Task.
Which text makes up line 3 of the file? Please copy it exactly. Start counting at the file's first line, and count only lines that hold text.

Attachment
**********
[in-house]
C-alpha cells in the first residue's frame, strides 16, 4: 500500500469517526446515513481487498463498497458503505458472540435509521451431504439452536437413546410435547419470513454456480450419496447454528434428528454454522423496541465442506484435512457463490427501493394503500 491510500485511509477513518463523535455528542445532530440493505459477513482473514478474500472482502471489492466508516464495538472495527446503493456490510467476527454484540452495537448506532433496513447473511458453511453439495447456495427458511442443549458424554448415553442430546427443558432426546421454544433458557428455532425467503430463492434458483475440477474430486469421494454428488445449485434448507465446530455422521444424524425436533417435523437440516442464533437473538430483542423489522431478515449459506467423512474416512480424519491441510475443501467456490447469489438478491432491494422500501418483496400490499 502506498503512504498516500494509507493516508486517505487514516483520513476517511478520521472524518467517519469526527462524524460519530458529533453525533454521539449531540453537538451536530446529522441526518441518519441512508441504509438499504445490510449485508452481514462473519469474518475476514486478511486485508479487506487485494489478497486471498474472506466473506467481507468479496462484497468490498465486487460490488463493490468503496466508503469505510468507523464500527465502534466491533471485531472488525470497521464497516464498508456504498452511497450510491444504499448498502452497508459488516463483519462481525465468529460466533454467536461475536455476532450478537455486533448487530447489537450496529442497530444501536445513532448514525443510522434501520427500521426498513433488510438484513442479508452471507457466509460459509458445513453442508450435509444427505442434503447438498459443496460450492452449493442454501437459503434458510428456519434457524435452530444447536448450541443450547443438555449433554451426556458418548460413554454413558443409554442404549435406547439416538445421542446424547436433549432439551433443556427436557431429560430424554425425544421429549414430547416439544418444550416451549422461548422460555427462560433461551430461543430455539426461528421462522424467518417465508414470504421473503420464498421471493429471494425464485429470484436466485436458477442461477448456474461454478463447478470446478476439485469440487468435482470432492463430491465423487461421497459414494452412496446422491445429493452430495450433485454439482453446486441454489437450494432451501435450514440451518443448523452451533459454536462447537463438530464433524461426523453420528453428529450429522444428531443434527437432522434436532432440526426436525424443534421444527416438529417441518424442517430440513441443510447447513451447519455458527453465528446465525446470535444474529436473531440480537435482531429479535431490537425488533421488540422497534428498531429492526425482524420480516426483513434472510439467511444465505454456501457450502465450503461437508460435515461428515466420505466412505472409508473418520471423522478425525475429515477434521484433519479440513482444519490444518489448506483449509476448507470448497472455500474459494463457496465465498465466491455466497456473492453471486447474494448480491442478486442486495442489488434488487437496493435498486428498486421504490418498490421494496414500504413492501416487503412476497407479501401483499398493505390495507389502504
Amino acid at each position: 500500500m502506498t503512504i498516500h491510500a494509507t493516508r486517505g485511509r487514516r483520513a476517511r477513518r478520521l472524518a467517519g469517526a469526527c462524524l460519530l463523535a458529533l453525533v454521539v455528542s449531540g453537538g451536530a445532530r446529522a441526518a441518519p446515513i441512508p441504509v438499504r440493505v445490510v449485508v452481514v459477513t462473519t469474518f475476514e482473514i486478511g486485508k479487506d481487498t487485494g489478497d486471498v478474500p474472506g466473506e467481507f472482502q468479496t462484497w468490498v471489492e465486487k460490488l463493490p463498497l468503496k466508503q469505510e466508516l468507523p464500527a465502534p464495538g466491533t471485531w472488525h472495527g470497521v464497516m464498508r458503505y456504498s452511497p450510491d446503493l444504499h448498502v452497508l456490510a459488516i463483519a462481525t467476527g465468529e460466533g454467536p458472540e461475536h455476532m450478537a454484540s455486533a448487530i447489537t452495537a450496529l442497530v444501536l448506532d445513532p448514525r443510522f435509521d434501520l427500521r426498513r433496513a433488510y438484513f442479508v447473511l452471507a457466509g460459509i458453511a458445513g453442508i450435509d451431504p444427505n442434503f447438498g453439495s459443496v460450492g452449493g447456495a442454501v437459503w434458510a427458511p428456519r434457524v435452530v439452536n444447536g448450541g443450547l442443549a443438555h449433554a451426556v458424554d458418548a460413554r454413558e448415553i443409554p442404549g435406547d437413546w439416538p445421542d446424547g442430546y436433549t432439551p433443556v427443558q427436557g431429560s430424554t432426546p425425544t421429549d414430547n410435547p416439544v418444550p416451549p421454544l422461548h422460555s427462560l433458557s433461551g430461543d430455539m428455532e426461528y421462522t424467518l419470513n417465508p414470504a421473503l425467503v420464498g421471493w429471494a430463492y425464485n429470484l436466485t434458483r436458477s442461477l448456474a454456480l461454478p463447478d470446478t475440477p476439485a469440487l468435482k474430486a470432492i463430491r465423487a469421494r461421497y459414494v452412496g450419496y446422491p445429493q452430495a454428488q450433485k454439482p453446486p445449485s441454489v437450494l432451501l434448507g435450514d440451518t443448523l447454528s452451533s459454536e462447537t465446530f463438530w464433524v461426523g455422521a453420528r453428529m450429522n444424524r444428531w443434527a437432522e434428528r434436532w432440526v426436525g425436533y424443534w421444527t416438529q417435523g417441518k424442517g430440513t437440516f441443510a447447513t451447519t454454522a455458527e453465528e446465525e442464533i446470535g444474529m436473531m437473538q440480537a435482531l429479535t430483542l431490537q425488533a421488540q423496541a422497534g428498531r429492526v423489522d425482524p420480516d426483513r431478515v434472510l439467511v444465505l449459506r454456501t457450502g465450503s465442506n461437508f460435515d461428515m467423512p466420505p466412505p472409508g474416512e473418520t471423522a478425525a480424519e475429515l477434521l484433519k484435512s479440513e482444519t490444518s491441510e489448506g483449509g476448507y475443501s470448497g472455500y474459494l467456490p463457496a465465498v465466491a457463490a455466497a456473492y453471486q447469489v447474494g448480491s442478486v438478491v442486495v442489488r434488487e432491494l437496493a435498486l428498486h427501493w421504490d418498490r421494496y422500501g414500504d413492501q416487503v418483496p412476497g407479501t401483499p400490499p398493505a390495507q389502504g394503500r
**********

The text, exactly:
Amino acid at each position: 500500500m502506498t503512504i498516500h491510500a494509507t493516508r486517505g485511509r487514516r483520513a476517511r477513518r478520521l472524518a467517519g469517526a469526527c462524524l460519530l463523535a458529533l453525533v454521539v455528542s449531540g453537538g451536530a445532530r446529522a441526518a441518519p446515513i441512508p441504509v438499504r440493505v445490510v449485508v452481514v459477513t462473519t469474518f475476514e482473514i486478511g486485508k479487506d481487498t487485494g489478497d486471498v478474500p474472506g466473506e467481507f472482502q468479496t462484497w468490498v471489492e465486487k460490488l463493490p463498497l468503496k466508503q469505510e466508516l468507523p464500527a465502534p464495538g466491533t471485531w472488525h472495527g470497521v464497516m464498508r458503505y456504498s452511497p450510491d446503493l444504499h448498502v452497508l456490510a459488516i463483519a462481525t467476527g465468529e460466533g454467536p458472540e461475536h455476532m450478537a454484540s455486533a448487530i447489537t452495537a450496529l442497530v444501536l448506532d445513532p448514525r443510522f435509521d434501520l427500521r426498513r433496513a433488510y438484513f442479508v447473511l452471507a457466509g460459509i458453511a458445513g453442508i450435509d451431504p444427505n442434503f447438498g453439495s459443496v460450492g452449493g447456495a442454501v437459503w434458510a427458511p428456519r434457524v435452530v439452536n444447536g448450541g443450547l442443549a443438555h449433554a451426556v458424554d458418548a460413554r454413558e448415553i443409554p442404549g435406547d437413546w439416538p445421542d446424547g442430546y436433549t432439551p433443556v427443558q427436557g431429560s430424554t432426546p425425544t421429549d414430547n410435547p416439544v418444550p416451549p421454544l422461548h422460555s427462560l433458557s433461551g430461543d430455539m428455532e426461528y421462522t424467518l419470513n417465508p414470504a421473503l425467503v420464498g421471493w429471494a430463492y425464485n429470484l436466485t434458483r436458477s442461477l448456474a454456480l461454478p463447478d470446478t475440477p476439485a469440487l468435482k474430486a470432492i463430491r465423487a469421494r461421497y459414494v452412496g450419496y446422491p445429493q452430495a454428488q450433485k454439482p453446486p445449485s441454489v437450494l432451501l434448507g435450514d440451518t443448523l447454528s452451533s459454536e462447537t465446530f463438530w464433524v461426523g455422521a453420528r453428529m450429522n444424524r444428531w443434527a437432522e434428528r434436532w432440526v426436525g425436533y424443534w421444527t416438529q417435523g417441518k424442517g430440513t437440516f441443510a447447513t451447519t454454522a455458527e453465528e446465525e442464533i446470535g444474529m436473531m437473538q440480537a435482531l429479535t430483542l431490537q425488533a421488540q423496541a422497534g428498531r429492526v423489522d425482524p420480516d426483513r431478515v434472510l439467511v444465505l449459506r454456501t457450502g465450503s465442506n461437508f460435515d461428515m467423512p466420505p466412505p472409508g474416512e473418520t471423522a478425525a480424519e475429515l477434521l484433519k484435512s479440513e482444519t490444518s491441510e489448506g483449509g476448507y475443501s470448497g472455500y474459494l467456490p463457496a465465498v465466491a457463490a455466497a456473492y453471486q447469489v447474494g448480491s442478486v438478491v442486495v442489488r434488487e432491494l437496493a435498486l428498486h427501493w421504490d418498490r421494496y422500501g414500504d413492501q416487503v418483496p412476497g407479501t401483499p400490499p398493505a390495507q389502504g394503500r